A neighbour of Ms Gallagher, Aleksandra Dabrowska has also been affected stating that the same landlord has also informed her of a 75% rent increase from €800 to €1,400.
Ms Dabrowska, an assistant psychologist who moved to Ireland from Poland 12 years ago, has been living with her partner in Cnoc Na Si for just over two years and said they are not in a position to pay the hike and described it as ‘unreasonable’.
For work both Ms Dabrowska and her partner commute outside of Tubbercurry and she said one of the reasons they chose to live in the area was because it would be more affordable, adding there are very few amenities in the town and they have to account for rising fuel costs in their budget.
“You pay extra costs in the commuting. I am easily spending €150 on fuel travelling to Sligo five days a week for work.
“Similarly my partner is a chef and commutes to Castlebar, there’s extra costs which might not be included in your rent agreement but they were something I was aware of when I signed it,” she said.
“If you look at it over a year he is demanding we pay an additional €7,200 on what we are paying now for the house.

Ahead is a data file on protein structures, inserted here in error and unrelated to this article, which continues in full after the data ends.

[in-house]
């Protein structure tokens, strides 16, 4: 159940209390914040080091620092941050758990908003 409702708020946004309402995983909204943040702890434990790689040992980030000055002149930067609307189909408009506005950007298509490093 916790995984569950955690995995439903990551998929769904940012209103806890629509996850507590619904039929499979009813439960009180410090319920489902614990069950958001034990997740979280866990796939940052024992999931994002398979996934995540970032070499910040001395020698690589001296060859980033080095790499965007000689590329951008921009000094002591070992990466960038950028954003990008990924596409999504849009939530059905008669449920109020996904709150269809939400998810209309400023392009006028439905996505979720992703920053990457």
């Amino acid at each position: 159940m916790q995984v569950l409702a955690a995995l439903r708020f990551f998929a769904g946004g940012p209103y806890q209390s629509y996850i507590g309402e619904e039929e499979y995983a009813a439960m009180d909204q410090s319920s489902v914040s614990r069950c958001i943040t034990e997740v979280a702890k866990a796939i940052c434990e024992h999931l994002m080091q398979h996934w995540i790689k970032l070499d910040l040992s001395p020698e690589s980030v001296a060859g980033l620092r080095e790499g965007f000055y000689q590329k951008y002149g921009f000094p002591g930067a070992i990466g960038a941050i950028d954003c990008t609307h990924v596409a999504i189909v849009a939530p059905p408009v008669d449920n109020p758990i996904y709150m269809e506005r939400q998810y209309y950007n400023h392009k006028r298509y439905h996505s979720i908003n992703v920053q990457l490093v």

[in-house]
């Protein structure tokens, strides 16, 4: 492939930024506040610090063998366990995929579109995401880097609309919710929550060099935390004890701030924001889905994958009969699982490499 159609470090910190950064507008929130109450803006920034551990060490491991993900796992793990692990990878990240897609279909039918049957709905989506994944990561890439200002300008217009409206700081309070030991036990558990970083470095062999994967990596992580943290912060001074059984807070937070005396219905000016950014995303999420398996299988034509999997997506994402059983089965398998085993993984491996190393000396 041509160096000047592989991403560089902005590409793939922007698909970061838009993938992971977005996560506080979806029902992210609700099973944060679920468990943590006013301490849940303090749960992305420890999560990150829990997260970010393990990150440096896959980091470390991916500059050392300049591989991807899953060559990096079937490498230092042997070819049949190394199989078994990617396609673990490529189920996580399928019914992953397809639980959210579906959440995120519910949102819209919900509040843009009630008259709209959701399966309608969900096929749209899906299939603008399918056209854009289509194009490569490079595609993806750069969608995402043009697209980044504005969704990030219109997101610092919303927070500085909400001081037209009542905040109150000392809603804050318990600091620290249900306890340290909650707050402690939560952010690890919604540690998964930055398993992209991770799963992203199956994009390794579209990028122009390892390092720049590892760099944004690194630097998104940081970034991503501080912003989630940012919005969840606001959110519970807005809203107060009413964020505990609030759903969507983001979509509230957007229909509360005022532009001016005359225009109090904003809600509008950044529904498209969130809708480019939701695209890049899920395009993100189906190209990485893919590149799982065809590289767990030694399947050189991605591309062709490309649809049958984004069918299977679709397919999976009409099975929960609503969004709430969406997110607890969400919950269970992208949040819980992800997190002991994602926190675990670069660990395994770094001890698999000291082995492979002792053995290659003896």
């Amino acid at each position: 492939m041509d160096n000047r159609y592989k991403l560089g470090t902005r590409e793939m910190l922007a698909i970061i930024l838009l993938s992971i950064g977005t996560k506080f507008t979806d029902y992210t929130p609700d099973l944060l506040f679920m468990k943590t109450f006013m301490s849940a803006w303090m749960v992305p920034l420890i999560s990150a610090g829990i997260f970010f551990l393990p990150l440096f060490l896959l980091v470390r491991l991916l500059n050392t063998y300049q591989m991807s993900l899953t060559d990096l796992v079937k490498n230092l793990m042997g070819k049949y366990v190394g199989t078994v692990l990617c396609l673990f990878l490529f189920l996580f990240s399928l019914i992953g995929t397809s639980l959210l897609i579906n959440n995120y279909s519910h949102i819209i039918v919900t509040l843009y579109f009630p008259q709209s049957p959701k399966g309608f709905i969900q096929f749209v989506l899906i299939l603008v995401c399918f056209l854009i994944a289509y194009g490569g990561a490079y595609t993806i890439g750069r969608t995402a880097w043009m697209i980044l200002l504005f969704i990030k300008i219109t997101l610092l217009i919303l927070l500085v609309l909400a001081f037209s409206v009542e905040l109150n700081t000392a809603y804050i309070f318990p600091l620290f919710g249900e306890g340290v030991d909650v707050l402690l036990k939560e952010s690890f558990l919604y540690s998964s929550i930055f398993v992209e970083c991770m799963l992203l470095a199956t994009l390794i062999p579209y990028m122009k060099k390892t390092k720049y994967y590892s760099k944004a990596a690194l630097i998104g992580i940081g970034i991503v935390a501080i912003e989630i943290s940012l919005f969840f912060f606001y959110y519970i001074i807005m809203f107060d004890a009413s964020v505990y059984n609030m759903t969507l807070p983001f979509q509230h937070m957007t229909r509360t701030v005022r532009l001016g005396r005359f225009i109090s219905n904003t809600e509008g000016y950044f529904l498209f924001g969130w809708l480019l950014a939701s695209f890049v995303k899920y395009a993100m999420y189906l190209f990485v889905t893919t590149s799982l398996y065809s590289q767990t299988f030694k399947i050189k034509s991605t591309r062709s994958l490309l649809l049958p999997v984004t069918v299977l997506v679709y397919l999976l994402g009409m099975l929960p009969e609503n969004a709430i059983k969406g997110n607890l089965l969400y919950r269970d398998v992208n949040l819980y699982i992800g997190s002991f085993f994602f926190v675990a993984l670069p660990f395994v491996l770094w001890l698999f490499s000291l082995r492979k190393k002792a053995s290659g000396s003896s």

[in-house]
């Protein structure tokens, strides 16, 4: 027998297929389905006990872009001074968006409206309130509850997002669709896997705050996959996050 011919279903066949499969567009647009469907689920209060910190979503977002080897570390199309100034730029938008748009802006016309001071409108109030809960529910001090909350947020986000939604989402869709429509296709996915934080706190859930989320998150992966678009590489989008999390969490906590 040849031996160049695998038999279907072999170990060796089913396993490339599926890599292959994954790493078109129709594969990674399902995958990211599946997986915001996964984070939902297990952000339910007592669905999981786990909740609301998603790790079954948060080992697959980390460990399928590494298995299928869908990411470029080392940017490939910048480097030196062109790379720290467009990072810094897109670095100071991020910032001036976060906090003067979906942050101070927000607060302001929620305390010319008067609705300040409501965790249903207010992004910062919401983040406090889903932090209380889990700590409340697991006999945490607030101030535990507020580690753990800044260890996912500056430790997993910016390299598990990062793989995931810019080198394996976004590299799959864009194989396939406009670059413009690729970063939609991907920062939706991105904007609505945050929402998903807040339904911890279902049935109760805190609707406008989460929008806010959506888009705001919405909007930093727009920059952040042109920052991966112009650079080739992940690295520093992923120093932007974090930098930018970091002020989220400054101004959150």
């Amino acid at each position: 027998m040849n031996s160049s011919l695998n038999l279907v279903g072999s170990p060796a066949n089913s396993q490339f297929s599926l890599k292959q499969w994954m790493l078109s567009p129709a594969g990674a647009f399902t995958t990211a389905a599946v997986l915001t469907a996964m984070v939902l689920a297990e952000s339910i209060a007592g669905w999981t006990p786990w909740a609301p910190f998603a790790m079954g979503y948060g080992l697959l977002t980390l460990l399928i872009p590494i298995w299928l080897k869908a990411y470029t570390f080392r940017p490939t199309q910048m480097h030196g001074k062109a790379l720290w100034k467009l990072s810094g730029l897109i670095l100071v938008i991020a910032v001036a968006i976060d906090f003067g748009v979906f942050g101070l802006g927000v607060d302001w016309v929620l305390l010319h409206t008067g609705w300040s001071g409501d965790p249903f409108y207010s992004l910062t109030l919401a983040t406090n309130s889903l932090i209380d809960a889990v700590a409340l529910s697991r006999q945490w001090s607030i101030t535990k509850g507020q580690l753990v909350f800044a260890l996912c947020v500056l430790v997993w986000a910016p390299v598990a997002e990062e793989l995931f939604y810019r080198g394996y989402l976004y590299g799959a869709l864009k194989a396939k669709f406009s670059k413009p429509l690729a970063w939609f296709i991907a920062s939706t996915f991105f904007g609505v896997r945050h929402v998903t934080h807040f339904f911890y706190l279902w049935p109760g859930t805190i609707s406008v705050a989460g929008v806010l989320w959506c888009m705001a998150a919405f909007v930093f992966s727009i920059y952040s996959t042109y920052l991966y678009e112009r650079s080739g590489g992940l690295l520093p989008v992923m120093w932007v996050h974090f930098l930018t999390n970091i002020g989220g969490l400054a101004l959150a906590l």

“I am not getting any increase from my work. I said ‘listen this is almost 100% increase on our current rent’ and he just told me these are house prices in Ireland he has plenty of people who are interested in these houses at the price he has them now, so more or less you agree to pay or you move out.”
The RTB outlines that landlords must provide 90 days’ notice before any rent increases take place and Ms Dabrowska said that is what he did.
“I think it is outrageous and just from an ethical point of view, I wouldn’t do that to anybody, not for that amount.
“It’s quite disconcerting, we are not in position to look for our own house, our salary would be way below the national average so this type of increase really impacts our ability to have our needs met or even the possibility to save for a future deposit in order to get a mortgage.”
Ms Dabrowska said after receiving this rent increase she was shocked to find there is not more regulation around rent increases outside of rent pressure zones.
“I will definitely be filing a complaint to the RTB, but on the other side there are issues you find yourself in, we tried to reach RTB last week and I called four times.